This was the last home of the locally renowned Rush Fish Market, founded in 1921 by Frank E. Cabral and his brother, Joseph Cabral (d 1953). They moved the business here in 1942 and Frank operated it until 1966, when he retired. (“Fish Market Proprietor Retires After 61 Years in Business,” The Advocate, 3 November 1966.) The Cabrals were known in the West End as the “Rush Brothers” for the speeds at which they cut and wrapped fish. Christina’s Jewelry has been at No. 215 since 1982, a remarkable feat of continuity. It is owned by Christine Meegan. The Wardrobe women’s clothing boutique at No. 213 is owned by Stephen Carey.

212 Commercial Street

Global Gifts | Muir Music | Norma Glamp’s

Though it looks like part of a compound with the Art House theater — and is in fact on the same tax lot — 212 Commercial Street was constructed between 1850 and 1870. (The Long Point exhibit at the Pilgrim Monument and Provincetown Museum identifies it as a floater.) James Matenos owned the property in the mid-20th century and offered rooms for transients and ran a shoe repair shop. The building was firmly pinned on summer visitors’ retail map by 1960 with the Paraphernalia apparel store — “everything to make you Happily Dressed (except culottes!)” it declared in an ad just before Bastille Day. In 1963, Mary Rattray Kanovitz, a costume jeweler from the East Village, opened the Queen of Diamonds, a clothing and accessories store. More pictures and history»

214 Commercial Street

 
Art House | D. Flax | Frappo 66

A decade after remaking the old Congregational church at 256-258 Commercial Street into the Art Cinema in 1954, George I. Shafir of New York set out to build a movie theater from the ground up: the New Art Cinema, reached through an arcade of shops housed in substantively altered older structures. (No. 214 is idenitified as a floater in the Long Point exhibit at the Pilgrim Monument and Provincetown Museum.) You can still see the juncture between old and new buildings from the alleyway. The architect was Burnett V. Vickers of Orleans, who also designed an expansion of the Provincetown Inn. The most interesting feature is the carved wood signpost, which Roslyn Garfield told me was the work of the Joan Wye (±1926-2006). More pictures and history»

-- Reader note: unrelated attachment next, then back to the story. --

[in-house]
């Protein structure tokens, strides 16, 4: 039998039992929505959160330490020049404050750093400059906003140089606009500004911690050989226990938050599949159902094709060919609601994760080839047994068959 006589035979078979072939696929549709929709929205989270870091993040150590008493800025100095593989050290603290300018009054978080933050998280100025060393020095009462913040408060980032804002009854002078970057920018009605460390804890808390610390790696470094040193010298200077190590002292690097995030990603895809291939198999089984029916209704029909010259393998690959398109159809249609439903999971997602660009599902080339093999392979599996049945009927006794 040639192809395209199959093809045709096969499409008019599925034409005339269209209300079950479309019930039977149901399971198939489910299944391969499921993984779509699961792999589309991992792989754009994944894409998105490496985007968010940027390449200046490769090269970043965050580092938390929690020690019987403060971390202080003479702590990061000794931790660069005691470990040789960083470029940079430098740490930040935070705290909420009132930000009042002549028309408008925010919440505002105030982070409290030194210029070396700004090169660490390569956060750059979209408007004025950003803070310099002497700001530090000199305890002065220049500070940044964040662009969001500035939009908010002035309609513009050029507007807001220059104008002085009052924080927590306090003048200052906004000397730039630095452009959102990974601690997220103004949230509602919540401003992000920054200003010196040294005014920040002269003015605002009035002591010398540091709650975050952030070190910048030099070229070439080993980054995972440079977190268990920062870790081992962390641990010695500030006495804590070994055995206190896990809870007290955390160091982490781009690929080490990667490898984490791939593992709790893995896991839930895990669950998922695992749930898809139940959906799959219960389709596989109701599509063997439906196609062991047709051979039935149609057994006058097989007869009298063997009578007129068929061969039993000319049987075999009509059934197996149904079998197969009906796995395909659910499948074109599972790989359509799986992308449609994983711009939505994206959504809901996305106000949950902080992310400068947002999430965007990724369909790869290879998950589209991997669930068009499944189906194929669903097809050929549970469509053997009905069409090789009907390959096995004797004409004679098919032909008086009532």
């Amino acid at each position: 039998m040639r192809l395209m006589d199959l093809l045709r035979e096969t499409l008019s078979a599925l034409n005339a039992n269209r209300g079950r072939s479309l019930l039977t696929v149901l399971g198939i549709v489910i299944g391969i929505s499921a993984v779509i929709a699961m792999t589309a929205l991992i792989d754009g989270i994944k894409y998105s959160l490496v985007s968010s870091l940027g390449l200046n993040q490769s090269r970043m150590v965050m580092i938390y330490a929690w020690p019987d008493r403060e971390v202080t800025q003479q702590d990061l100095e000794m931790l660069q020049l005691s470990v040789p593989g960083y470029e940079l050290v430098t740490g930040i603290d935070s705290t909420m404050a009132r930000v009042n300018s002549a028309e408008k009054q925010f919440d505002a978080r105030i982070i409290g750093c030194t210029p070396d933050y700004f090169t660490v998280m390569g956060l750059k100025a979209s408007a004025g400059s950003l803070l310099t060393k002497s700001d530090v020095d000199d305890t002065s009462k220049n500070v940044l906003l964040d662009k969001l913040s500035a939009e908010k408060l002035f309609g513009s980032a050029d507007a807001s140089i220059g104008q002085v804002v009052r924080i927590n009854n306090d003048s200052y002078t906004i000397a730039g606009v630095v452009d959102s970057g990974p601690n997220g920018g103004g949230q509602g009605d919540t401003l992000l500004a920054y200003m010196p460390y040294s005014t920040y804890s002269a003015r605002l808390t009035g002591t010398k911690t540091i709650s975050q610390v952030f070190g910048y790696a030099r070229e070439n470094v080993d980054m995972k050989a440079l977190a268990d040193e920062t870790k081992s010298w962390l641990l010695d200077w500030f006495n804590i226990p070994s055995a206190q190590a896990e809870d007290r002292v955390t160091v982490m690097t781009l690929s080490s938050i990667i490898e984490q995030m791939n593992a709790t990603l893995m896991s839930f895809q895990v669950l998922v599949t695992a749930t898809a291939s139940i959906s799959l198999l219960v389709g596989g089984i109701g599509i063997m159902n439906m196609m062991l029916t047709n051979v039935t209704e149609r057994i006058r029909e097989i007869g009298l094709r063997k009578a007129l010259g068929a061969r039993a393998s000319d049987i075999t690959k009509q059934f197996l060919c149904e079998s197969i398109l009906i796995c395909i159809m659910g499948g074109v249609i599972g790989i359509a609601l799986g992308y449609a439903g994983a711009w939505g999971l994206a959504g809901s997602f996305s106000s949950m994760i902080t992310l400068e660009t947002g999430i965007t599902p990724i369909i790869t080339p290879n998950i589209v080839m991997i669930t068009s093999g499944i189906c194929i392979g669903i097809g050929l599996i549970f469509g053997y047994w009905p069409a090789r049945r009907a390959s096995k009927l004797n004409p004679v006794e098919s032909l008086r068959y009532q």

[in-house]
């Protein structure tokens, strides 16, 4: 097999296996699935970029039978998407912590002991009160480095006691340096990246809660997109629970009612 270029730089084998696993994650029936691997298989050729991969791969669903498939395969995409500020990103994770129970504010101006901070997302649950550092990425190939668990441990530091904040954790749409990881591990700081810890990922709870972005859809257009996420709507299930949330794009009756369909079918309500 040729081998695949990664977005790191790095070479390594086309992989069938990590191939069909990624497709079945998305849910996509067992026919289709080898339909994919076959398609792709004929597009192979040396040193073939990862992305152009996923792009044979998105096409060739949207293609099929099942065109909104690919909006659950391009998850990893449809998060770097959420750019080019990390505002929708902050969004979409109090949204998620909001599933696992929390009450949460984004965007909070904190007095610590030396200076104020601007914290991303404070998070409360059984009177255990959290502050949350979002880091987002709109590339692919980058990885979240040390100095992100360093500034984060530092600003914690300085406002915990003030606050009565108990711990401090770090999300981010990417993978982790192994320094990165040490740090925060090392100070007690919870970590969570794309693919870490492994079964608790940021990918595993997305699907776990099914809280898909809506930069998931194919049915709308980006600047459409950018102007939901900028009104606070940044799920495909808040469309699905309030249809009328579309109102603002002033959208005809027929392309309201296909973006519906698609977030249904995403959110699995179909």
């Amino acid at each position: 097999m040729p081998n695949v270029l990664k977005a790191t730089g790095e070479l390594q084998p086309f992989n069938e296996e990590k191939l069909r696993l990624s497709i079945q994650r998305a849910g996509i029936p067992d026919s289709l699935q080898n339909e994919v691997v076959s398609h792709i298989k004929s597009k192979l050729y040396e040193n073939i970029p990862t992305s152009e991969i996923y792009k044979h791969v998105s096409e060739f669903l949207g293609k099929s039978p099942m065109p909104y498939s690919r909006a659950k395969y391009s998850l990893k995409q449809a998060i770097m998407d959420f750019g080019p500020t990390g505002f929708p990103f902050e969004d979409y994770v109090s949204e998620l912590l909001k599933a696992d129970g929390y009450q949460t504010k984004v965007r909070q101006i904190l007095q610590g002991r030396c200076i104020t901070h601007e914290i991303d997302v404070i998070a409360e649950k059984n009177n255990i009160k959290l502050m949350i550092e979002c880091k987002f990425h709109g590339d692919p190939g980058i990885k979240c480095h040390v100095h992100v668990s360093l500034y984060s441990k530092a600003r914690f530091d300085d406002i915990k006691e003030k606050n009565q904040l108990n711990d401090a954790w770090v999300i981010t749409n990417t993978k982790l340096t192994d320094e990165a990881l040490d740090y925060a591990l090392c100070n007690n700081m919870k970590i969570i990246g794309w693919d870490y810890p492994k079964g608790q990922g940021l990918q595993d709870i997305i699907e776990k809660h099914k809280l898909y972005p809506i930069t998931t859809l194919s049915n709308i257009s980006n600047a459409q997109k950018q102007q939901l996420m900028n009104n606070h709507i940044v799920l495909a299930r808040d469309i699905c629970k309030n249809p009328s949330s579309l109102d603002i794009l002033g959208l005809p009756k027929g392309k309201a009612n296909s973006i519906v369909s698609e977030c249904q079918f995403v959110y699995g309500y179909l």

† 219 Commercial Street

Provincetown Printers
“Six artists formed the Provincetown Printers in 1915, developing a unique method of woodcut printing, making single block or ‘white line’ prints,” Nyla Ahrens wrote in Provincetown: The Art Colony. “The method lent itself to personal cubist styles soon developed by Agnes Weinrich and Blanche Lazzell. By 1918 the enlarged group established a gallery on the site of the present Post Office and sent traveling shows through the United States, Canada and Europe.”

219 Commercial Street

 
United States Post Office

Even more than the grocery stores (after all, some people shopped at the A & P while others shopped at the First National), the Post Office was Provincetown’s commons, its Rialto, its great public meeting ground. But it is not untarnished in civic memory. The Post Office was the site in 1949 of a dreadful tragedy, when the town’s well-respected postmaster, William H. Cabral (b ±1900) accidentally shot and killed James “Jimmy Peek” Souza (b ±1930), a rambunctious youth whom Cabral was merely trying to frighten with his Army revolver. The extent of Cabral’s moral liability was a subject that pitted citizens against one another bitterly. And even if those memories have now softened, the Post Office itself still bears a scar from the shooting. More pictures and history»